Pregnancy and parenting during disasters
- Be sure to have enough food and water to last at least 7 days.
- Know where to go for safety if you need to evacuate
- Notify family members or friends to let them know where you will be
- Make sure to have a copy of your medical records, and a two-week supply of any medications you are taking, including prenatal vitamins
There will be a period of cleanup and recovery post-disaster. Be careful not to become dehydrated and/or over-tired. Heavy labor and dehydration can contribute to premature labor.
To prevent dehydration and exhaustion:
- Drink plenty of water (at least 8 cups a day) or beverages that do not contain alcohol
- Bathe when you can
- Try to stay in the shade as much as possible. If you have to be outside in the heat, bring water and a hat or umbrella to provide shade
- Do not lift heavy objects
To decrease stress:
- Try to lie down on your left side three times a day, even if only for 10-15 minutes
- Take deep breaths from your belly. You should see your stomach rise with each breath
- Find a designated and trusted buddy (someone from your pod map!) to discuss your fears and feelings with when stress occurs
Call your health care provider or a hospital right away if you experience any of the following symptoms:
- Contractions (when your tummy tightens like a fist every 10 minutes or more often)
- A change in vaginal discharge such as leaking fluid or any bleeding
- Pelvic pressure, or a feeling like your baby is pushing down
- Low dull backache or cramps that feel like your period might be starting
- Diarrhea with contractions
If your health care provider’s office is closed, or you have had to evacuate, go to the nearest emergency room or call a local hospital, county health department, or Healthy Start Coalition to get information about prenatal care and the location of hospitals
- Breastfeeding is a safe and effective way to feed a child in an emergency. Human milk is always clean, requires no fuel, water, or electricity, and is readily available when baby and nursing parent are kept close.
- Human milk contains antibodies that fight infection, including diarrhea and respiratory infections that are common among infants in emergency situations such as hurricanes and tropical storms.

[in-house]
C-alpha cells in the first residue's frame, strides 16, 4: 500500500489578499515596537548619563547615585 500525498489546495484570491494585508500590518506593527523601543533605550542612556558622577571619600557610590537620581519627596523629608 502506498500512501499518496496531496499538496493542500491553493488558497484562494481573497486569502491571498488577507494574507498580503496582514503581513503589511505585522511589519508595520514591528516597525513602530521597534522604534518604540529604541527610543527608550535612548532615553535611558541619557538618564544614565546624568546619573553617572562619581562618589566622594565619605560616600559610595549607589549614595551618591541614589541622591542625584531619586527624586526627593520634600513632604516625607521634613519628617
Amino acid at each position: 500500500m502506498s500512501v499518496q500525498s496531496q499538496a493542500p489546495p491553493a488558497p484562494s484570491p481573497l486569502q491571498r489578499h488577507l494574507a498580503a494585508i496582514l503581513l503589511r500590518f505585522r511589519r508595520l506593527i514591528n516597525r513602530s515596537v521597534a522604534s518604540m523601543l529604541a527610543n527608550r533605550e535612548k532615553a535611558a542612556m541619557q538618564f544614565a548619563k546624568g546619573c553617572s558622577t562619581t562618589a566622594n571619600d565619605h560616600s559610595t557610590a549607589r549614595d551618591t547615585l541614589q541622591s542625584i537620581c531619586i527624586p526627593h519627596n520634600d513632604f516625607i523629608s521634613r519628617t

- Breastfeeding releases hormones that lower stress and anxiety in both the child and the nursing parent. Especially when stressed, it is important to continue offering the breast or expressing milk at regular intervals.
- If a baby (or parent) becomes ill, continuing breastfeeding provides baby with human antibodies that fight the illness.
Check out this guide from La Leche League USA for more info on:
- Expressing Milk During A Hurricane
- Feeding Expressed Milk During A Hurricane
- Leaving Frozen Milk Behind
- Evacuating with Frozen Milk
What to know if you’re using formula:
- Clean water may not be available. Find ready-to-feed formula so you don’t have to clean bottles or nipples.
- Feeding your baby with a small disposable cup is preferable
- Unused formula cannot be refrigerated during a power outage, so small containers of formula work best.
Find a list of emergency kit supplies and more at getreadyforflu.org.
As of December 2022, Florida has a 15-week abortion ban. There are only three abortion providers in Collier County and Lee County. Reproductive health experts say access to contraceptives is more crucial than ever—especially in hurricane-prone areas such as southwest Florida. (For more information on anti-abortion policies, check out the Center for Reproductive Rights.)
Abortion is a common and critical part of reproductive health care: About 1 in 4 women will obtain an abortion by age 45, according to Guttmacher Institute. However, it is not often considered in disaster-related discussions and studies.
Disasters can create more barriers to abortion care, including interrupting travel, childcare, and clinic access. Fortunately, there are organizations and mutual aid groups who can assist you. If you are scheduled for an abortion, or need an abortion after a disaster, check out the trusted, judgement-free resources below.